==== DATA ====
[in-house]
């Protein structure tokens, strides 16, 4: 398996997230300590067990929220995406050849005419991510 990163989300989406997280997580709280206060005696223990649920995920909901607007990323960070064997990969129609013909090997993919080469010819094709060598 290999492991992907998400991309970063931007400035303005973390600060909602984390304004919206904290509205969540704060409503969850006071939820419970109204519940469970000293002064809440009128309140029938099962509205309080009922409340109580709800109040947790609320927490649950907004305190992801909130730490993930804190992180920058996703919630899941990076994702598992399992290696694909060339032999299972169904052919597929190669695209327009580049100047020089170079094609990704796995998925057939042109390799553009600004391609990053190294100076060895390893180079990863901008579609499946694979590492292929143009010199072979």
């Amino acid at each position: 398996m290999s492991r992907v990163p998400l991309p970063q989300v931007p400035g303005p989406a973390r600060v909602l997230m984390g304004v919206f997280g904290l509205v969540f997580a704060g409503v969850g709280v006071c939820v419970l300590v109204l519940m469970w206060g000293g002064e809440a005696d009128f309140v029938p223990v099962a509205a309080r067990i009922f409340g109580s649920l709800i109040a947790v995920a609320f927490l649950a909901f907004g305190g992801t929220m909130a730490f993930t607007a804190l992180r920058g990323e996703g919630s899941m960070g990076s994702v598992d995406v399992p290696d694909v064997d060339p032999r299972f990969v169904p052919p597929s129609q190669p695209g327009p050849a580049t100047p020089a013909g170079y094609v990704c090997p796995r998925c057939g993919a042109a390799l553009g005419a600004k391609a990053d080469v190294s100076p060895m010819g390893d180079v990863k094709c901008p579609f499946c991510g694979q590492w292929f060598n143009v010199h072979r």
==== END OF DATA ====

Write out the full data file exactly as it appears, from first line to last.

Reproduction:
[in-house]
């Protein structure tokens, strides 16, 4: 398996997230300590067990929220995406050849005419991510 990163989300989406997280997580709280206060005696223990649920995920909901607007990323960070064997990969129609013909090997993919080469010819094709060598 290999492991992907998400991309970063931007400035303005973390600060909602984390304004919206904290509205969540704060409503969850006071939820419970109204519940469970000293002064809440009128309140029938099962509205309080009922409340109580709800109040947790609320927490649950907004305190992801909130730490993930804190992180920058996703919630899941990076994702598992399992290696694909060339032999299972169904052919597929190669695209327009580049100047020089170079094609990704796995998925057939042109390799553009600004391609990053190294100076060895390893180079990863901008579609499946694979590492292929143009010199072979």
């Amino acid at each position: 398996m290999s492991r992907v990163p998400l991309p970063q989300v931007p400035g303005p989406a973390r600060v909602l997230m984390g304004v919206f997280g904290l509205v969540f997580a704060g409503v969850g709280v006071c939820v419970l300590v109204l519940m469970w206060g000293g002064e809440a005696d009128f309140v029938p223990v099962a509205a309080r067990i009922f409340g109580s649920l709800i109040a947790v995920a609320f927490l649950a909901f907004g305190g992801t929220m909130a730490f993930t607007a804190l992180r920058g990323e996703g919630s899941m960070g990076s994702v598992d995406v399992p290696d694909v064997d060339p032999r299972f990969v169904p052919p597929s129609q190669p695209g327009p050849a580049t100047p020089a013909g170079y094609v990704c090997p796995r998925c057939g993919a042109a390799l553009g005419a600004k391609a990053d080469v190294s100076p060895m010819g390893d180079v990863k094709c901008p579609f499946c991510g694979q590492w292929f060598n143009v010199h072979r």